By Fathol Zaman Bukhari
The possibility of returning Malaysian jihadists from the Middle East turning on fellow Malaysians, as cautioned by former Inspector General of Police (IGP) Tun Mohammed Hanif Omar, may happen. The likelihood of this happening is great if the government does not address problems relating to religious extremism that is hogging the limelight today.
Hanif was IGP for 20 years. His views were sought during an interview by a popular online news portal recently.
Issues which could prompt these misguided youths to target Malaysians are liberalism and the perceived threat posed by Christianity. There is a lingering fear that exposure to other beliefs would have a debilitating effect on Malay Muslims leading them to abandon their faith. It sounds absurd but that is the truth.
The longest-serving IGP spoke at length regarding the evolution of terrorism in Malaysia beginning with the formation of the Malayan Communist Party in 1930, the Brunei Revolt of 1962 and the militant activities of the North Kalimantan Communist Party in Sarawak. These threats and insurgencies were essentially Chinese-based, as they found traction with the Chinese immigrants who were working on the tin mines and the pepper plantations in Malaya and Sarawak, respectively.
The scenario today has changed dramatically. Terrorism and militant threats now emanate from the Malay Muslim community. The fact that some became willing converts to fight alongside the soldiers of the Islamic State of Iraq and Syria (ISIS) speaks volumes of the mentality of these youths. At last count some 40 Malaysians are with the ISIS forces in the Middle East. Three have been apprehended and charged in court. Many more have yet to return. The recent arrest of Malaysians attempting to join ISIS is good enough proof that the threat is real.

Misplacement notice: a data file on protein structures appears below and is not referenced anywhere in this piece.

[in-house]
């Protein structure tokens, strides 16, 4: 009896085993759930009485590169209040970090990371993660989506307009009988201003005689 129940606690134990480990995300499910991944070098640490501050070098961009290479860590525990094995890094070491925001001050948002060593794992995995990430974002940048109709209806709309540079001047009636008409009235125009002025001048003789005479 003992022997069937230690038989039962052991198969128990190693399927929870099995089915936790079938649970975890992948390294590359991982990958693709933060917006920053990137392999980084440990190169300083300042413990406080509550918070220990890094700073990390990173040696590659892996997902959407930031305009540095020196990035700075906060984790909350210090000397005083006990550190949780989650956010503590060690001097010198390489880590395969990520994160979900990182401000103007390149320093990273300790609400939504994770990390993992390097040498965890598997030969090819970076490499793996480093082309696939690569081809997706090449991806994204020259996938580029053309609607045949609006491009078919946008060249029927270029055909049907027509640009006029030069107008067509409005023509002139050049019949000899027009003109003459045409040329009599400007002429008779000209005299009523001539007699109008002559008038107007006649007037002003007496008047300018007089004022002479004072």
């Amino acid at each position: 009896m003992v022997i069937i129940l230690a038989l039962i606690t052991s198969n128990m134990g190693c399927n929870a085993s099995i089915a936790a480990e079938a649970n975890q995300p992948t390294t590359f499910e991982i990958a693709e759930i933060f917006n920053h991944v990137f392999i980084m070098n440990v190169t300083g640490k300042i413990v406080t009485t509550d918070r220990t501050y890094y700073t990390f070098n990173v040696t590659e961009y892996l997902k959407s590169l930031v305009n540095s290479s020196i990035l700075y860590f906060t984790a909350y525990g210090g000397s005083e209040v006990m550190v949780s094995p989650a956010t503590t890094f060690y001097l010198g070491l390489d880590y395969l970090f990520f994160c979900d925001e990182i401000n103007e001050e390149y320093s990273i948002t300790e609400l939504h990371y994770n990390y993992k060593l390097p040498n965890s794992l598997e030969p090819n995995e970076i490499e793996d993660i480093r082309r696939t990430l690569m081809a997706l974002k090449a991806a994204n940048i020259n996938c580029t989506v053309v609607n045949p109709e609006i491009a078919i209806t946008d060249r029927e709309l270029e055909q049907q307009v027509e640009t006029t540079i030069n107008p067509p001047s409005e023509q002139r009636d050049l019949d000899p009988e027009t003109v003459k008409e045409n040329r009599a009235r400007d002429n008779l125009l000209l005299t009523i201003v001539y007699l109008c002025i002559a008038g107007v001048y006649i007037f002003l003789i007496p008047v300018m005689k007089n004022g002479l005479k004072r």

The rallying cry for these jihadist, said Hanif will be liberalism, as espoused by organisations such as Sisters in Islam and other like-minded Malay organisations. The constant haranguing by right-wing Malay groups Perkasa and Isma is a factor into itself. The unresolved issues relating to Malay-language bibles and the use of the word “Allah” among non-Muslims are bound to find commonality among those who have a bone to pick with non-Muslims in the country.
Comango or the Coalition of Malaysian NGOs had participated in the United Nation’s universal periodic review of human rights record of countries and is vocal of Malaysia’s mistreatment of sexual minorities. Muslim conservatives had accused Comango and other human rights groups of promoting a “liberal” agenda which would weaken the position of Islam in Malaysia. And this is further heightened by claims of a “Christianisation” agenda by those in favour of secularism.
Early Muslim militancy was ill-organised, ill-equipped, lacking in dogma and poorly-led. The Memali incident near Baling in 1985 was a case in point. It resulted in several policemen and PAS supporters being killed. Ibrahim Mahmud aka Ibrahim Libya wanted to form an Islamic country in Malaysia by way of force. He was killed when the police mounted an attack which many had claimed was unnecessary as an overwhelming force was used to quash a motley band of dissidents.
A 14-year-old survivor of Memali, traumatised by the event, went to Indonesia for further religious studies. He returned and formed an Islamist group, Al Maunah. On July 2, 2000, the group raided an armoury at an army camp in Gerik and set up base in a jungle fringe in Sauk. They eventually surrendered but not before killing a soldier and a policeman.
The returning jihadists are a different kettle of fish. They are highly motivated and are well trained, militarily. They had undergone the baptism of fire and are prepared to die for a cause – Islam. Drumming support for the setting up of an Islamic state will gain traction with a section of the Malay community who feel that their race and religion are edging towards oblivion.